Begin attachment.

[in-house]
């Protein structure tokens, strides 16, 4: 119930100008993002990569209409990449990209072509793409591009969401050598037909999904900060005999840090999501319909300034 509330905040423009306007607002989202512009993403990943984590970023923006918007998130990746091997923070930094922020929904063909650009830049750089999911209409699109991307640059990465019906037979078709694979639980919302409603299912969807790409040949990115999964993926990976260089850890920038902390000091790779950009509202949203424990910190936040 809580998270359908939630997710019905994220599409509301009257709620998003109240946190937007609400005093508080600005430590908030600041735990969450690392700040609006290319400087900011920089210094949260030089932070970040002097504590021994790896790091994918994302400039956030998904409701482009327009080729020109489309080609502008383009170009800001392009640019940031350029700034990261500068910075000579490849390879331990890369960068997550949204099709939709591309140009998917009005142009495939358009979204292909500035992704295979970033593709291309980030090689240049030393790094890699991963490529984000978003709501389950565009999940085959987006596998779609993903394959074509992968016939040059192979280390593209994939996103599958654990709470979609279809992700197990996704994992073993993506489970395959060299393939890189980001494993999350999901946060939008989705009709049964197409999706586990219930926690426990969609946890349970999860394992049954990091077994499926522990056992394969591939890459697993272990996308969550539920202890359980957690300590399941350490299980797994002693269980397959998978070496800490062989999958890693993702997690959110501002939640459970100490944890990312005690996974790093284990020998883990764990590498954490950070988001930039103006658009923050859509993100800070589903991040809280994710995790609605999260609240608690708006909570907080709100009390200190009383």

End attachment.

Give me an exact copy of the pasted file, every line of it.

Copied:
[in-house]
């Protein structure tokens, strides 16, 4: 119930100008993002990569209409990449990209072509793409591009969401050598037909999904900060005999840090999501319909300034 509330905040423009306007607002989202512009993403990943984590970023923006918007998130990746091997923070930094922020929904063909650009830049750089999911209409699109991307640059990465019906037979078709694979639980919302409603299912969807790409040949990115999964993926990976260089850890920038902390000091790779950009509202949203424990910190936040 809580998270359908939630997710019905994220599409509301009257709620998003109240946190937007609400005093508080600005430590908030600041735990969450690392700040609006290319400087900011920089210094949260030089932070970040002097504590021994790896790091994918994302400039956030998904409701482009327009080729020109489309080609502008383009170009800001392009640019940031350029700034990261500068910075000579490849390879331990890369960068997550949204099709939709591309140009998917009005142009495939358009979204292909500035992704295979970033593709291309980030090689240049030393790094890699991963490529984000978003709501389950565009999940085959987006596998779609993903394959074509992968016939040059192979280390593209994939996103599958654990709470979609279809992700197990996704994992073993993506489970395959060299393939890189980001494993999350999901946060939008989705009709049964197409999706586990219930926690426990969609946890349970999860394992049954990091077994499926522990056992394969591939890459697993272990996308969550539920202890359980957690300590399941350490299980797994002693269980397959998978070496800490062989999958890693993702997690959110501002939640459970100490944890990312005690996974790093284990020998883990764990590498954490950070988001930039103006658009923050859509993100800070589903991040809280994710995790609605999260609240608690708006909570907080709100009390200190009383």